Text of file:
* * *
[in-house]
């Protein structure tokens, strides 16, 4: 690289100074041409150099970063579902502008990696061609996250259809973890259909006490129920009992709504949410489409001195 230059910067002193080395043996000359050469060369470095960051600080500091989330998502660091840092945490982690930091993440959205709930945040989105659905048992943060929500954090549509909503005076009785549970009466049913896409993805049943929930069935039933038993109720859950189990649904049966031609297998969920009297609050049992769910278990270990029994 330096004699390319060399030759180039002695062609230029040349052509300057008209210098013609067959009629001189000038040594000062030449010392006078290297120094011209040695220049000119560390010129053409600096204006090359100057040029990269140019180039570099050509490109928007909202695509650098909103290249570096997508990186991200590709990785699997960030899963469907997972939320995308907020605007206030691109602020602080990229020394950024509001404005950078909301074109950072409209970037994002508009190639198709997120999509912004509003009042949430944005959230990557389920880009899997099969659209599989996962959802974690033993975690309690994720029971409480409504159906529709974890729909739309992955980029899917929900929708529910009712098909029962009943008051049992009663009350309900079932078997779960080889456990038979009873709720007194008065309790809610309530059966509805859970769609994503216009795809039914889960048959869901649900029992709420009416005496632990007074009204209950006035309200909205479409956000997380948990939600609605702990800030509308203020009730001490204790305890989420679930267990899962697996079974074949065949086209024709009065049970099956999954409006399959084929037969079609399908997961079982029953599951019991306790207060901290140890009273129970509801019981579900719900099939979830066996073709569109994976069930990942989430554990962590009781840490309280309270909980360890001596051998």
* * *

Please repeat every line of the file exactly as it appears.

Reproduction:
[in-house]
């Protein structure tokens, strides 16, 4: 690289100074041409150099970063579902502008990696061609996250259809973890259909006490129920009992709504949410489409001195 230059910067002193080395043996000359050469060369470095960051600080500091989330998502660091840092945490982690930091993440959205709930945040989105659905048992943060929500954090549509909503005076009785549970009466049913896409993805049943929930069935039933038993109720859950189990649904049966031609297998969920009297609050049992769910278990270990029994 330096004699390319060399030759180039002695062609230029040349052509300057008209210098013609067959009629001189000038040594000062030449010392006078290297120094011209040695220049000119560390010129053409600096204006090359100057040029990269140019180039570099050509490109928007909202695509650098909103290249570096997508990186991200590709990785699997960030899963469907997972939320995308907020605007206030691109602020602080990229020394950024509001404005950078909301074109950072409209970037994002508009190639198709997120999509912004509003009042949430944005959230990557389920880009899997099969659209599989996962959802974690033993975690309690994720029971409480409504159906529709974890729909739309992955980029899917929900929708529910009712098909029962009943008051049992009663009350309900079932078997779960080889456990038979009873709720007194008065309790809610309530059966509805859970769609994503216009795809039914889960048959869901649900029992709420009416005496632990007074009204209950006035309200909205479409956000997380948990939600609605702990800030509308203020009730001490204790305890989420679930267990899962697996079974074949065949086209024709009065049970099956999954409006399959084929037969079609399908997961079982029953599951019991306790207060901290140890009273129970509801019981579900719900099939979830066996073709569109994976069930990942989430554990962590009781840490309280309270909980360890001596051998």